Special Issue "Microbial Root Symbionts in Plant Production: Getting to the Bottom"

A special issue of Agronomy (ISSN 2073-4395). This special issue belongs to the section "Farming Sustainability".

Deadline for manuscript submissions: 31 October 2021.

Special Issue Editor

Dr. Hannes A. Gamper
Guest Editor
Faculty of Science and Technology, Free University of Bozen-Bolzano, Universitätsplatz 5-university square, 5, Bozen-Bolzano 39100, Italy
Interests: change adaptation; ecological intensification; legumes; microbial community assembly; mycorrhiza; physiological ecology; root nodule symbiosis; stress alleviation; selective association; symbiotic preference

Special Issue Information

Dear Colleagues,

I invite you to contribute to this Special Issue of Agronomy in the section Farming Sustainability. We seek contributions that report context-dependent effects of microbial root symbionts on crop performance (growth, yield, health, and so on) and distinct patterns of association. Particularly welcome are effects and patterns that originate from experiments, but reports of findings from surveys with a statistically sound sampling scheme will be accepted as well. Of great interest are studies on knock-on effects for the crop plant, or context-dependent microbe–microbe interactions, particularly when directly from field settings, or an experiment mimicking alternative close-to-field conditions. Thorough reviews providing clear messages and resulting in the proposition of new conceptual frameworks are also welcome. All contributions have to report microbe–crop interactions and address clear questions and test sound predictions, based on biochemical, soil chemical, or physical mechanistic understanding from biological, ecological, or agronomic model systems. Exceptions may be made if a well-explained ecological–evolutionary theory relevant to agricultural production is tested or widely accepted beliefs are overturned.

We ask the authors to provide sufficient contextual information in the Introduction and Materials and Methods sections to be able to fully appreciate the meaning of reported findings. We encourage interpretation and a critical discussion of study outcomes as to their actual meaning for production (negative, neutral, beneficial, or variable) under standard agricultural practices or any microbe-conscious cultivation method.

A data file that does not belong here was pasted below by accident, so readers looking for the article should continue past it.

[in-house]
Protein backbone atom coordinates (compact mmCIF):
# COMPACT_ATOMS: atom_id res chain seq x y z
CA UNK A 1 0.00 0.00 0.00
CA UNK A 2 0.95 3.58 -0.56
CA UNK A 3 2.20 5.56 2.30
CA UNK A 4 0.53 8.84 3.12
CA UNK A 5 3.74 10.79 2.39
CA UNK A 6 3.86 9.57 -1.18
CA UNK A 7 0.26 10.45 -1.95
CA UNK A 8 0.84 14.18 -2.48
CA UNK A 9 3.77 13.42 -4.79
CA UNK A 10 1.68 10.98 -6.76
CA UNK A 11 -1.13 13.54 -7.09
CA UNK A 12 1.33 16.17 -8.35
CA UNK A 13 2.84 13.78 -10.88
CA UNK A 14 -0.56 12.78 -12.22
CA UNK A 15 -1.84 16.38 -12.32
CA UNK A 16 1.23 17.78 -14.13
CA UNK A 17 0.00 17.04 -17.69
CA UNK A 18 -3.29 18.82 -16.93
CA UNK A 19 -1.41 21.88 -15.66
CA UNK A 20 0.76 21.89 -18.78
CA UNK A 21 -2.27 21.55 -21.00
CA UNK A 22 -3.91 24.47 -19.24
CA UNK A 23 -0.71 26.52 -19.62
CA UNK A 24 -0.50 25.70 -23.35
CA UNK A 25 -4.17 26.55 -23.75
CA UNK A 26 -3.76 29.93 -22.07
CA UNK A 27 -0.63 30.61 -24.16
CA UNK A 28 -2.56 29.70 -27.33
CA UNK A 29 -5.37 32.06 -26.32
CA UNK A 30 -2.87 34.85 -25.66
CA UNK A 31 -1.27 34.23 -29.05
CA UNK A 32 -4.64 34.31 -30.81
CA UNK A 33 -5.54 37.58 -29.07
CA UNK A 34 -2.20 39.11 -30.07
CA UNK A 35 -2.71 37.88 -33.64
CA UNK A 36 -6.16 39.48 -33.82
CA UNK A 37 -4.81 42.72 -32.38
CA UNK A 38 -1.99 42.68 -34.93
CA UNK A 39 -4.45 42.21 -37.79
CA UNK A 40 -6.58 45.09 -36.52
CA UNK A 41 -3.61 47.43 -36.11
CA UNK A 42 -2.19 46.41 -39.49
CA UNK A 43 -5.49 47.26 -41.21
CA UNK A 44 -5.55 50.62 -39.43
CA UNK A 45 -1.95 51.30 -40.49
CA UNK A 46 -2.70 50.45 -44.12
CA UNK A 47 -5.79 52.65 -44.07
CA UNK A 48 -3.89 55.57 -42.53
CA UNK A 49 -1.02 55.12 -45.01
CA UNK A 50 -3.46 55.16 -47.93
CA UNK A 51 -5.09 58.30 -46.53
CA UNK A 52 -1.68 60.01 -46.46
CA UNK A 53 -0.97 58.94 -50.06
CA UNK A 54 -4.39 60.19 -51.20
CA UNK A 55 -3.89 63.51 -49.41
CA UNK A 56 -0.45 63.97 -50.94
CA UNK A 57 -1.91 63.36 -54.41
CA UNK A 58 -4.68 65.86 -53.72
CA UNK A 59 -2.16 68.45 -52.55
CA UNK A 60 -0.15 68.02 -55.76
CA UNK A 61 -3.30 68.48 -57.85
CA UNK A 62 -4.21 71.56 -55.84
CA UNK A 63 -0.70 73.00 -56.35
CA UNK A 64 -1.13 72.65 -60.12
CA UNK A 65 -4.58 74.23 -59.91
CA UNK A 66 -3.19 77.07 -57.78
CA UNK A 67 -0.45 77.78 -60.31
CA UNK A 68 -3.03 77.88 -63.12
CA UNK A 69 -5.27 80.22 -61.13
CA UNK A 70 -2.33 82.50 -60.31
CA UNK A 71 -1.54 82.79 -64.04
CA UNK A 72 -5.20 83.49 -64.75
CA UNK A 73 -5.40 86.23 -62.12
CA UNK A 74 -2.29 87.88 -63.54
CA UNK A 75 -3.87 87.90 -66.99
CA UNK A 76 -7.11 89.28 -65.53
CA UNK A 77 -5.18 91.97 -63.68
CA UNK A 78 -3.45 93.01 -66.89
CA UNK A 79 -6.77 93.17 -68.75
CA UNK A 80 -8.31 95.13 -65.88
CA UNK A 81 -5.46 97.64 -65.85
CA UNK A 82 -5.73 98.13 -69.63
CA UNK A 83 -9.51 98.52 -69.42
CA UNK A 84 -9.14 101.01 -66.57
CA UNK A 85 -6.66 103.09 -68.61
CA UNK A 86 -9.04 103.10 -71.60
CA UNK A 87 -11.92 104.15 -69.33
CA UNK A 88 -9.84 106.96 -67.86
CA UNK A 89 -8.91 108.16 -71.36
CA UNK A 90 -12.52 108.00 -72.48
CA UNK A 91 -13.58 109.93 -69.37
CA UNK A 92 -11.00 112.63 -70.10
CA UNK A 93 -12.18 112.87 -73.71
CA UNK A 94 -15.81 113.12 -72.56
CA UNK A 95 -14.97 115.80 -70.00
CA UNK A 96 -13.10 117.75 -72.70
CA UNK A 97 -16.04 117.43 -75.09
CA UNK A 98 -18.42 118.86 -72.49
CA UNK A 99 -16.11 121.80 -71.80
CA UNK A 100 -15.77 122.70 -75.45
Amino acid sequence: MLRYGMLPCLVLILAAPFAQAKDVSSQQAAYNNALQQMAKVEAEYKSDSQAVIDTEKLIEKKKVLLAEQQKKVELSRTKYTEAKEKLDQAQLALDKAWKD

The groups of studied microbial symbionts shall be mutualists, commensals, or parasites, and most welcome are interactions between any of those. Particularly interesting will be reports of changing symbiotic relationships, depending on the age of the symbiosis or crop, or the growth conditions.

No exclusion criteria are set with respect to the employed analytical methods as long as they are sound and reciprocally supporting each other.

If you are fed up of twisting findings to fit a certain mind set and can share your message based on thorough research outcomes, this Special Issue of Agronomy is just the right place for your publication.

Dr. Hannes A. Gamper
Guest Editor

Manuscript Submission Information

Manuscripts should be submitted online at www.mdpi.com by registering and logging in to this website. Once you are registered, click here to go to the submission form. Manuscripts can be submitted until the deadline. All papers will be peer-reviewed. Accepted papers will be published continuously in the journal (as soon as accepted) and will be listed together on the special issue website. Research articles, review articles as well as short communications are invited. For planned papers, a title and short abstract (about 100 words) can be sent to the Editorial Office for announcement on this website.